Life Goes Past: Doves’ ‘The Last Broadcast’ At 20

Toasting two decades of their wonderful album...

Doves have constantly been an imperious presence in British music since their 2000 debut album 'Lost Souls', which earned strong reviews and proved them a force to be reckoned with; following a lengthy hiatus the group returned to acclaim with 2020’s 'The Universal Want'. 'Lost Souls' was the culmination of four years of recording and saw them emerge alongside a wave of post-Britpop bands, often earning comparisons to fellow Mancunians elbow with dark yet uplifting songs, often with an anthemic quality to them.

'Lost Souls' peaked at Number 16 on the charts, earned the group a Mercury nomination and saw three of its singles hitting the Top 40.

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Even with a body of work that has earnt glowing reviews for the most part, the album that often sticks out as the groups finest is 2002’s 'The Last Broadcast' which turns 20 later this month. The record had a lot to live up to coming off the strong showing of the debut both commercially and critically. The signs of the hype surrounding the album were clear from the offset with it going straight to number one, the first of two records to do so. 'There Goes The Fear', one of the group’s signature tunes became their highest charting single peaking at No. 3 with 'Pounding' and 'Caught By The River' also reaching the top 30.

Guitarist Jez Williams remarked later that the group were surrounded by a big burst of energy which ultimately translated into their song-writing. The band moved from the Manchester studio they had recorded Lost Souls in, recording at Parr Street Studios Liverpool and Peter Gabriel’s Real World Studios in Bath among others as they looked to broaden and hone their sound. The record sold 52,000 records in its first week underlining Doves popularity within a crowded space at that moment in time.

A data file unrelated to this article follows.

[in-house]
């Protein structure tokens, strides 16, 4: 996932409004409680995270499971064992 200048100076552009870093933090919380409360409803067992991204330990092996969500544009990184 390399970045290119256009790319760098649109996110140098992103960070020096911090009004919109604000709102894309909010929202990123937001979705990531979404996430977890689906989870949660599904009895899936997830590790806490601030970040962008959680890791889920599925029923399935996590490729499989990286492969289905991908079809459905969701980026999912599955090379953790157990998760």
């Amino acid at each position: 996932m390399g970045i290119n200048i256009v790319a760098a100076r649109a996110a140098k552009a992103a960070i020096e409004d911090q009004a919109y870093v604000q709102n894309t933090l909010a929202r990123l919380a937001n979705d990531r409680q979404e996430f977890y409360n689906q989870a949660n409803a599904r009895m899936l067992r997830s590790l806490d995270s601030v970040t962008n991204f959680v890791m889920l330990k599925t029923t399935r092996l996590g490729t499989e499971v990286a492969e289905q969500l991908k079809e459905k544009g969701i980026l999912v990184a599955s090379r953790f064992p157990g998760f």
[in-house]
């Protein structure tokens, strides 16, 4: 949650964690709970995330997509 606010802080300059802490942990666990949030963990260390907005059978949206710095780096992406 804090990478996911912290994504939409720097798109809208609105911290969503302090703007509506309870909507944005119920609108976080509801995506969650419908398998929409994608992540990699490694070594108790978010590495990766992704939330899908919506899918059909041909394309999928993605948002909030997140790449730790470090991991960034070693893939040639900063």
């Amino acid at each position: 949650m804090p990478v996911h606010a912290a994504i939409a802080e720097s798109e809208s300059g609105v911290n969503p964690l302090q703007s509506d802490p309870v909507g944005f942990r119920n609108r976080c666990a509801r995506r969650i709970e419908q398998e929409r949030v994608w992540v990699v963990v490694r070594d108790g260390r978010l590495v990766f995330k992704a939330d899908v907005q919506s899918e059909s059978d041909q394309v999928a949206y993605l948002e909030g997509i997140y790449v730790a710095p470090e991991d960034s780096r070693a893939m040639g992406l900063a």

While some of the groups that have emerged in the early 2000s have since faded into obscurity or irrelevance, Doves have constantly remained at the vanguard of the scene and this record is a prime part of that. 'There Goes The Fear' and 'Pounding' are surely never far from an indie disco playlist and encapsulate both the darkness and upbeat nature of much of the group's work. The opening chords of 'There Goes The Fear' are instantly recognisable and at close to seven minutes it remains a core, epic part of the group’s live sets. 'Pounding' – while shorter – is one of the group's heavier tracks with its opening drumbeat kicking the rollicking song into gear.

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The album encapsulates the electronic influences that have been underlying across the groups work and are apparent on opening track 'Words' which kicks things off to gear in fine fashion. 'The Last Broadcast' is perhaps the most complete record the group have made to date which is not to throw shade at their fine output of work since. This record allows each members musicality to shine through from the disntinctive guitar tones of Williams which mark them out from other artists, the dark and witty lyricism and Jimi Goodwin’s basslines and distinctive vocals. This record shows all the mechanisms that have made Doves a standout group, working harmoniously to achieve a unique rich and layered sound full of textures and nuance.

20 years on from its release, The Last Broadcast has lost none of its power, remaining a vital cornerstone of the UK indie landscape full of vibrancy and a balance between brooding undertones and sing along rock. 'There Goes The Fear' might be the standout and most commercial track but this album is far more than that one single and is filled with quality across the board and without a filler track in sight. For those wanting an intro to Doves this might well prove the perfect starting point as a melting pot of the numerous elements that make the group such a dynamic and distinctive one.  

The record built on the platform laid by 'Lost Souls' and elevated the group above many of their contemporaries. We can only hope that this record and the group more broadly continue to stand the test of time and earn new fans as it is often hard to believe that this record is 20 years old with an almost timeless quality to many of its tracks, 'The Universal Want' shows that even after a lengthy gap there is life to Doves yet – let's hope they continue to deliver music of this quality and scale for years to come.

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